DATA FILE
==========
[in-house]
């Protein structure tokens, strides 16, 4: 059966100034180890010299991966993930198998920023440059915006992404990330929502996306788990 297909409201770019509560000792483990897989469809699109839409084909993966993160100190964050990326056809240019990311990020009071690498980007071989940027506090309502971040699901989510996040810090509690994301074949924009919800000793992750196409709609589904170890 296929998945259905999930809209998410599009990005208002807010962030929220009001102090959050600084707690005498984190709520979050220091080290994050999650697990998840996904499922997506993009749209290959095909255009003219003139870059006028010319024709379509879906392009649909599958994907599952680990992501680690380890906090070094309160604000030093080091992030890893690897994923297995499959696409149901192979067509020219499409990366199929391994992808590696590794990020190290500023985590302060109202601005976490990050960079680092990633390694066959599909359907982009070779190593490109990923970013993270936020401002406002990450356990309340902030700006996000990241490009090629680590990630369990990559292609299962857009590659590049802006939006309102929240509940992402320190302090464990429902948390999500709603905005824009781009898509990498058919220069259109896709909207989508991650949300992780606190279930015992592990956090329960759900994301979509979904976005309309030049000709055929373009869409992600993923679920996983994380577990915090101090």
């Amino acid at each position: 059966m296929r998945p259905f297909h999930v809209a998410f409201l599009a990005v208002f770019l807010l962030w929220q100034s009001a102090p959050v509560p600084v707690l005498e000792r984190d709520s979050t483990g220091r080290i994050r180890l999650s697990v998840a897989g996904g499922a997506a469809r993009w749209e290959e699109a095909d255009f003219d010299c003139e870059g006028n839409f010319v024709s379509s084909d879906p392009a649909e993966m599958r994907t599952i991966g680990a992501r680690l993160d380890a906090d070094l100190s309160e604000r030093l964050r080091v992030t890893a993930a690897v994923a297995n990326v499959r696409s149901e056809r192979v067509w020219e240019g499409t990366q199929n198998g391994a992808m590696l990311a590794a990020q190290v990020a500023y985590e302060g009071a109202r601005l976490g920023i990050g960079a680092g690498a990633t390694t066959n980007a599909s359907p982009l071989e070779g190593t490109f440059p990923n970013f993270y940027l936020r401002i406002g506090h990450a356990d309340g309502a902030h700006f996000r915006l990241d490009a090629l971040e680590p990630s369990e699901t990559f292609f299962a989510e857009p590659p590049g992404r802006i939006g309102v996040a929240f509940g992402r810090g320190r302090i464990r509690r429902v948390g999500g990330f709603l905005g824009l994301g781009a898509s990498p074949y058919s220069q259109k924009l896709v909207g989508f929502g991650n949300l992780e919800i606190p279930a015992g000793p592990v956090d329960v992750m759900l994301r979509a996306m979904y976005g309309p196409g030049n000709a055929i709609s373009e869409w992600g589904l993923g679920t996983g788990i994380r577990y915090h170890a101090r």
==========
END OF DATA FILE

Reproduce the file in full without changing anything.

[in-house]
């Protein structure tokens, strides 16, 4: 059966100034180890010299991966993930198998920023440059915006992404990330929502996306788990 297909409201770019509560000792483990897989469809699109839409084909993966993160100190964050990326056809240019990311990020009071690498980007071989940027506090309502971040699901989510996040810090509690994301074949924009919800000793992750196409709609589904170890 296929998945259905999930809209998410599009990005208002807010962030929220009001102090959050600084707690005498984190709520979050220091080290994050999650697990998840996904499922997506993009749209290959095909255009003219003139870059006028010319024709379509879906392009649909599958994907599952680990992501680690380890906090070094309160604000030093080091992030890893690897994923297995499959696409149901192979067509020219499409990366199929391994992808590696590794990020190290500023985590302060109202601005976490990050960079680092990633390694066959599909359907982009070779190593490109990923970013993270936020401002406002990450356990309340902030700006996000990241490009090629680590990630369990990559292609299962857009590659590049802006939006309102929240509940992402320190302090464990429902948390999500709603905005824009781009898509990498058919220069259109896709909207989508991650949300992780606190279930015992592990956090329960759900994301979509979904976005309309030049000709055929373009869409992600993923679920996983994380577990915090101090």
């Amino acid at each position: 059966m296929r998945p259905f297909h999930v809209a998410f409201l599009a990005v208002f770019l807010l962030w929220q100034s009001a102090p959050v509560p600084v707690l005498e000792r984190d709520s979050t483990g220091r080290i994050r180890l999650s697990v998840a897989g996904g499922a997506a469809r993009w749209e290959e699109a095909d255009f003219d010299c003139e870059g006028n839409f010319v024709s379509s084909d879906p392009a649909e993966m599958r994907t599952i991966g680990a992501r680690l993160d380890a906090d070094l100190s309160e604000r030093l964050r080091v992030t890893a993930a690897v994923a297995n990326v499959r696409s149901e056809r192979v067509w020219e240019g499409t990366q199929n198998g391994a992808m590696l990311a590794a990020q190290v990020a500023y985590e302060g009071a109202r601005l976490g920023i990050g960079a680092g690498a990633t390694t066959n980007a599909s359907p982009l071989e070779g190593t490109f440059p990923n970013f993270y940027l936020r401002i406002g506090h990450a356990d309340g309502a902030h700006f996000r915006l990241d490009a090629l971040e680590p990630s369990e699901t990559f292609f299962a989510e857009p590659p590049g992404r802006i939006g309102v996040a929240f509940g992402r810090g320190r302090i464990r509690r429902v948390g999500g990330f709603l905005g824009l994301g781009a898509s990498p074949y058919s220069q259109k924009l896709v909207g989508f929502g991650n949300l992780e919800i606190p279930a015992g000793p592990v956090d329960v992750m759900l994301r979509a996306m979904y976005g309309p196409g030049n000709a055929i709609s373009e869409w992600g589904l993923g679920t996983g788990i994380r577990y915090h170890a101090r």